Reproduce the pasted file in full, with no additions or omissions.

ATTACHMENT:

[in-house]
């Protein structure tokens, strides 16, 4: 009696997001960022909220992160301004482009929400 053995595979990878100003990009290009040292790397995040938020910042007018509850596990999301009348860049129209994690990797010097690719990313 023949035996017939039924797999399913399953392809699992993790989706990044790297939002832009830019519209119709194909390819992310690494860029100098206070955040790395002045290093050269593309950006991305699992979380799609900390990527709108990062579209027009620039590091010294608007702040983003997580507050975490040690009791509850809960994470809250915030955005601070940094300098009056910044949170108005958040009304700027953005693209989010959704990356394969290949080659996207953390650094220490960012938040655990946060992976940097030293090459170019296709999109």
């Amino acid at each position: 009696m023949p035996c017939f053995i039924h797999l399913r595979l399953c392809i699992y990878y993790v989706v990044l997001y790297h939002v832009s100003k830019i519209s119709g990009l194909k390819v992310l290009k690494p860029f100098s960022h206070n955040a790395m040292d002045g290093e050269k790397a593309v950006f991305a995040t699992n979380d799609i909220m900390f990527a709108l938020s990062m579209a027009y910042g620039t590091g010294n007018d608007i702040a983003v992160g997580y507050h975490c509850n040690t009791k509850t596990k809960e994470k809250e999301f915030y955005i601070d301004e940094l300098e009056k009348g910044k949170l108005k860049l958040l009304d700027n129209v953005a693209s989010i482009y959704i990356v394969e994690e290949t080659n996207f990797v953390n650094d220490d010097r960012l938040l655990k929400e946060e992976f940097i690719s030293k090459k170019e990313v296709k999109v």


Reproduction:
[in-house]
């Protein structure tokens, strides 16, 4: 009696997001960022909220992160301004482009929400 053995595979990878100003990009290009040292790397995040938020910042007018509850596990999301009348860049129209994690990797010097690719990313 023949035996017939039924797999399913399953392809699992993790989706990044790297939002832009830019519209119709194909390819992310690494860029100098206070955040790395002045290093050269593309950006991305699992979380799609900390990527709108990062579209027009620039590091010294608007702040983003997580507050975490040690009791509850809960994470809250915030955005601070940094300098009056910044949170108005958040009304700027953005693209989010959704990356394969290949080659996207953390650094220490960012938040655990946060992976940097030293090459170019296709999109």
């Amino acid at each position: 009696m023949p035996c017939f053995i039924h797999l399913r595979l399953c392809i699992y990878y993790v989706v990044l997001y790297h939002v832009s100003k830019i519209s119709g990009l194909k390819v992310l290009k690494p860029f100098s960022h206070n955040a790395m040292d002045g290093e050269k790397a593309v950006f991305a995040t699992n979380d799609i909220m900390f990527a709108l938020s990062m579209a027009y910042g620039t590091g010294n007018d608007i702040a983003v992160g997580y507050h975490c509850n040690t009791k509850t596990k809960e994470k809250e999301f915030y955005i601070d301004e940094l300098e009056k009348g910044k949170l108005k860049l958040l009304d700027n129209v953005a693209s989010i482009y959704i990356v394969e994690e290949t080659n996207f990797v953390n650094d220490d010097r960012l938040l655990k929400e946060e992976f940097i690719s030293k090459k170019e990313v296709k999109v």